THE HUMAN FACTOR: Investment banking used to be the career of choice for ambitious graduates. Aware now of human vulnerability, some are rethinking their priorities.

THE HUMAN FACTOR: Investment banking used to be the career of choice for ambitious graduates. Aware now of human vulnerability, some are rethinking their priorities. - The meaning of life is not generally much discussed in the City's dealing rooms. In the

by PATIENCE WHEATCROFT, business and City editor, The Times
Last Updated: 31 Aug 2010

The meaning of life is not generally much discussed in the City's dealing rooms. In the febrile atmosphere of multi-million pound deals and intense competition, there is little room for fears. But the events of 11 September have shaken those who work in the West's financial institutions far more than they have shaken the markets. The ferocious effort to get Wall Street back up and running so rapidly after the atrocities, and the determination not to be beaten by the terrorists, masks the very human reaction of the individuals who had to keep going.

Many of those who work in London's finance houses knew someone who was killed in the terrorist attacks. Apart from the sorrow that this induces, there is the fear: those working in the compact Square Mile or towering Canary Wharf felt instantly vulnerable.

That has not stopped them going to work, but it has forced them to question what they are doing. A senior London investment banker, who was in New York and all too close as the World Trade Center crumbled, confessed to me that he had worked flat out, with his colleagues, to ensure the US operations were put to rights, but he kept asking himself: 'What's the point?'

In the face of such appalling loss of life, mundane things such as bond issues and share trades seem of little import, and if the man at the top is going through such a crisis of confidence, it's likely that those down the line are experiencing a similar internal debate.

For the managers in these firms, who must be sharing in the angst, there is a desperately difficult tightrope to walk as they try to restore morale and the competitive instinct without appearing crassly insensitive.

The immediate reaction to the attack showed the financial institutions pulling together in unprecedented fashion. Firms reached an informal pact that they would not try to profit from the chaos. Although attention has focused on the short selling in airline and insurance stocks that took place just before 11 September, some of which looks suspiciously well informed, it was the orderly nature of trading in the days that followed that was most worthy of note.

With a whole swathe of Wall Street's trading systems out of action, unscrupulous rivals could have taken advantage of the situation. Instead, effort was concentrated on minimising the disruption to markets. Where necessary, firms lent stock or extended deadlines to enable trades to be completed as planned before the attacks.

The co-operation went further than that. While bankers made plans to move their teams into hotel rooms or aircraft hangars, those with operations away from the financial district were quick to offer accommodation to the less fortunate. It could not be 'business as usual' when there were still desperate efforts to ascertain just who had escaped from the tumbling towers and what the casualty list might be. Companies that previously used the phrase 'human capital' perhaps less than convincingly, now launched extensive searches to locate staff. With telephones out of action, firms sent out teams to knock on the doors of their employees so they could delete names from their lists of missing persons.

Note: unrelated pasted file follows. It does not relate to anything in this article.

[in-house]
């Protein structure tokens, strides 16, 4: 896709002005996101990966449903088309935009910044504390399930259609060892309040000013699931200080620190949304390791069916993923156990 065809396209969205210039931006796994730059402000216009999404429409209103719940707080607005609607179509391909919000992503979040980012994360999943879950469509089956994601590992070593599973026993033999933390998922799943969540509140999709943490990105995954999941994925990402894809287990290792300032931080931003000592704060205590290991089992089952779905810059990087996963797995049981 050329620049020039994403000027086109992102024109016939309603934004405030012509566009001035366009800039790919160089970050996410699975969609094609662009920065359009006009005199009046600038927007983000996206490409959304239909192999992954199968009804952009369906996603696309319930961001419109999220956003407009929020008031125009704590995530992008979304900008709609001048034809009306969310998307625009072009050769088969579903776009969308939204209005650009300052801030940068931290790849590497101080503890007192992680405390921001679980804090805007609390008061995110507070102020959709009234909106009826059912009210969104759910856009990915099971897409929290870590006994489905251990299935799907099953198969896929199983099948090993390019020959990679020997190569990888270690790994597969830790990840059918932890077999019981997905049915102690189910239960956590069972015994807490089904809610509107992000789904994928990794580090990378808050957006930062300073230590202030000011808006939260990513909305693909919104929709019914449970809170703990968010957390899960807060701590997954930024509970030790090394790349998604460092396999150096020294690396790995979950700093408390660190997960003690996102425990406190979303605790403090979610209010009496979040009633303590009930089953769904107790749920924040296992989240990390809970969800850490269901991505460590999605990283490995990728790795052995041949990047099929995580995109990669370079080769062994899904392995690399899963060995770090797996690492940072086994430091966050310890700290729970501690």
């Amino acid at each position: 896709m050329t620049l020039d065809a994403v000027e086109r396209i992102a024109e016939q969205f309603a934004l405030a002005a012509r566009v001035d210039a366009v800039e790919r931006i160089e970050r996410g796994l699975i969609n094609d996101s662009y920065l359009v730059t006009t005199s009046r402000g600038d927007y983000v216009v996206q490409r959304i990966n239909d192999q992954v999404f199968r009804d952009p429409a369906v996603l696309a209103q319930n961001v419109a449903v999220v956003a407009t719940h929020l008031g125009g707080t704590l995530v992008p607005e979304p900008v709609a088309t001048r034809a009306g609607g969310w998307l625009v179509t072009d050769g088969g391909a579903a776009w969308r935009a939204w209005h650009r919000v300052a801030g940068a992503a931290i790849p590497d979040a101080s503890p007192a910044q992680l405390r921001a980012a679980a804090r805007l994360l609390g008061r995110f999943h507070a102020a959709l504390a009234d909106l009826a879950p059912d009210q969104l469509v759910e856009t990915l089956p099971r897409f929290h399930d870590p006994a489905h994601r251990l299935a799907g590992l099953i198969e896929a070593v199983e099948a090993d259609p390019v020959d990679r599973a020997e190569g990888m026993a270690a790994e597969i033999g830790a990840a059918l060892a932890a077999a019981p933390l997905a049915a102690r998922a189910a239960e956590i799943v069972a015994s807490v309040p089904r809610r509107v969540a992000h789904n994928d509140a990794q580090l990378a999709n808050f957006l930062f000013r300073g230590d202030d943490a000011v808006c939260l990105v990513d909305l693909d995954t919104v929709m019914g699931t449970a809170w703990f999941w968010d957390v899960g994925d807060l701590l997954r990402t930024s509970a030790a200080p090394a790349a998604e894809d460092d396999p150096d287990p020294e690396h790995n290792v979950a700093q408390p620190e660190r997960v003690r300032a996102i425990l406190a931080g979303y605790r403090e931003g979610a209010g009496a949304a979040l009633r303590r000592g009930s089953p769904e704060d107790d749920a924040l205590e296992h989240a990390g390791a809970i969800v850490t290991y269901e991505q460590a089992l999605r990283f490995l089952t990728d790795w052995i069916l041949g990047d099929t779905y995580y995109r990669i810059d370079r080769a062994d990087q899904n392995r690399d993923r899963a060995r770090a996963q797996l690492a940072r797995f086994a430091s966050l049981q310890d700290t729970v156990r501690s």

When the New York Stock Exchange reopened, workers did their best to rise to the occasion, but it will be a long time before Wall Street is the same place emotionally. In the roaring markets of the last years of the 20th century, investment banking was the career of choice for many ambitious graduates. Although some of their generation had already bowed to the desire to achieve a work/life balance, those who chose banking willingly sacrificed equilibrium for excitement and wealth. Now, having been made forcibly aware of human vulnerability, some are rethinking their priorities. They will not head for the exit immediately, but many will seek a change of lifestyle.

In one London firm, a partner told me of a young manager who now admitted that he had always wanted to be an actor, and was going to give up the City and head for drama school. Others will head in different directions, but the traffic is likely to be out of, rather than towards, the financial world.

Given the relative lack of activity in the corporate sector, such defections will not meet with heavy opposition. The investment banks were about to embark on a round of job cuts when the terrorists brought normal business to such a brutal halt. Heads of firms have been wondering whether they can further demolish staff morale by announcing redundancies and bonus cuts. They will have no choice: the economics of their business mean that, as recession hovers, they must slim down the overheads. But no-one will envy the directors now facing such decisions.

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